Monday, April 19, 2010

We Three Things | Lip Reading

Lip Reading

If the eyes are window to the soul, then the mouth is window to the gut, revealing anxieties, turmoil and hidden appetites. My partially deaf step-aunt lip-reads, and she understands me better than any other member of my family. The way a person smiles clues us into their disposition and emotional state, and whether painted, bitten or sealed, lips are constantly speaking volumes.

Last week a friend mailed me a book. When I unwrapped it and saw the cover, I felt like a kiss had been blown to me all the way from Berlin. “Interview” is a series of questions asked by Hans Ulrich Obrist and answered, photographically, by Hans-Peter Feldmann, one of my favorite artists. (It is an homage to a similarly formatted interview Feldmann made in the 1970’s with Avalanche magazine.) While Obrist’s philosophical and expansive questions are rich material to begin with, “reading” Feldmann’s pictorial replies opens up a passage of memory and reverie that mere verbal response cannot.

Lee LozanoPrivate Collection © The Estate of Lee Lozano. Courtesy Hauser & WirthLee Lozano, “No Title (She Bites),” 1962.

Lee Lozano was another artist who thought before she spoke. She also thought before she declined to speak. From 1961 to 1971, through powerful canvases of drills and screws; abstracted paintings of wavelengths; energetic drawings and conceptual performances, Lozano — who died in 1999 — examined sex, perception and prevailing ideas of feminism. In 1969 she began a deliberate and extreme retreat from the art world with a series of pieces, beginning with “General Strike,” (a withdrawal from a group show), followed by “Drop Out” (a move from New York to Texas) and finally “Decide to Boycott Women” (a refusal to have contact with other women). A retrospective of her radical and haunting work is being held at the Moderna Museet in Stockholm until April 25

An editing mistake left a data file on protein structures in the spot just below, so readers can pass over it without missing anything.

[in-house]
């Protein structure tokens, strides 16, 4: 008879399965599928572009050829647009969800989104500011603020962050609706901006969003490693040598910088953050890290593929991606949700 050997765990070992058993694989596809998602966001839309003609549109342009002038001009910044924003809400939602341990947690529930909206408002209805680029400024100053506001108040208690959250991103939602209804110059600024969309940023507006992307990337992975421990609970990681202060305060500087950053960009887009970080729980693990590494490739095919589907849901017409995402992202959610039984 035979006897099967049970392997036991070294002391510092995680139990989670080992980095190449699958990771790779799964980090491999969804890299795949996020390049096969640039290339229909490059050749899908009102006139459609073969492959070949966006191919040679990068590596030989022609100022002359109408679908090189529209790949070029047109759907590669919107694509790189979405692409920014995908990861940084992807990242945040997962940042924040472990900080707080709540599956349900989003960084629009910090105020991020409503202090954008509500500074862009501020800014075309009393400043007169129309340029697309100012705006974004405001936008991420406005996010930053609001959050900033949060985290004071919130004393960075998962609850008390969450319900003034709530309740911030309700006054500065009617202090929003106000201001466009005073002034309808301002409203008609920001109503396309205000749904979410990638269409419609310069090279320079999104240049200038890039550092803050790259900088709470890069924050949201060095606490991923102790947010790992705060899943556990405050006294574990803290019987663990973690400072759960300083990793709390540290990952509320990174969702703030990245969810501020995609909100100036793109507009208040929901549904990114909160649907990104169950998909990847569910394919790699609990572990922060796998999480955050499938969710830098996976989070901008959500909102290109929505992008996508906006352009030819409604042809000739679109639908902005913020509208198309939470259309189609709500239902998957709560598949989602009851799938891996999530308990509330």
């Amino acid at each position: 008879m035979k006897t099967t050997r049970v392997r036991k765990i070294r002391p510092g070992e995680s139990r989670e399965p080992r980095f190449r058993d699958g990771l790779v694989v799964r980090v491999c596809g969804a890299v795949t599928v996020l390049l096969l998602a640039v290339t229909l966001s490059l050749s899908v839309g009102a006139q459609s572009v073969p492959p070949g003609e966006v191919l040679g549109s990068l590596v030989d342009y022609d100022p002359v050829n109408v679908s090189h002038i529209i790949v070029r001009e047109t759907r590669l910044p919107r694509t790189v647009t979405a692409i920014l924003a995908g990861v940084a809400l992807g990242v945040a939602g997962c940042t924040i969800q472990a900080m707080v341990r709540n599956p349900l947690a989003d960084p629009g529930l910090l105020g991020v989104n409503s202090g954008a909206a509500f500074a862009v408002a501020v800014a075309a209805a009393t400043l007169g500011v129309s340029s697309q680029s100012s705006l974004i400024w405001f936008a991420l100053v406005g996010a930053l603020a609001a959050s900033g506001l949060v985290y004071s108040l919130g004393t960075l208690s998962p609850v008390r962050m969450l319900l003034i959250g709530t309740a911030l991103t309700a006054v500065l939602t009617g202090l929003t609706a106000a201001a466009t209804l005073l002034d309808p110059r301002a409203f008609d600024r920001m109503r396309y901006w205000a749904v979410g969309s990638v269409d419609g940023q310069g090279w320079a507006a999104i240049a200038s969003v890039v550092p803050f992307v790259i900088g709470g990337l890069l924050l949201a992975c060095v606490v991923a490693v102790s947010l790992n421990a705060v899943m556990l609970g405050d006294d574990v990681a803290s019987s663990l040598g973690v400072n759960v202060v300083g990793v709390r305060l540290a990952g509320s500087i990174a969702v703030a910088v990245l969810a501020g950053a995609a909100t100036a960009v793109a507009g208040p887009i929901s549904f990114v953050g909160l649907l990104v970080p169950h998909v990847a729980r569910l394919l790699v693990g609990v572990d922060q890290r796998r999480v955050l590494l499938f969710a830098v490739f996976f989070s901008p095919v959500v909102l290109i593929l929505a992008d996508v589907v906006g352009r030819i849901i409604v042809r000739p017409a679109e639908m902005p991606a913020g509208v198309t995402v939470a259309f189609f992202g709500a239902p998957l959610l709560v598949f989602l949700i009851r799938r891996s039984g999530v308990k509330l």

YazbukeyCourtesy Yazbukey

I first came across Yazbukey’s jewelry at my favorite store,Kokon to Zai, in London. Sisters Yaz and Emel create pieces that are coy, pop and beautifully crafted, twisting culture into bon mot baubles. A favorite of mine is a Plexi brooch they call “Marilyn’s Red Lips” which evokes America’s favorite pout, from their collection “my Heart Belongs to…” Other collection titles include “Love me i’ll be your nightmare,” “Look at me, copy me” and— with a nod to The Pet Shop Boys— “I love you, you pay my rent.” From the mouths of babes.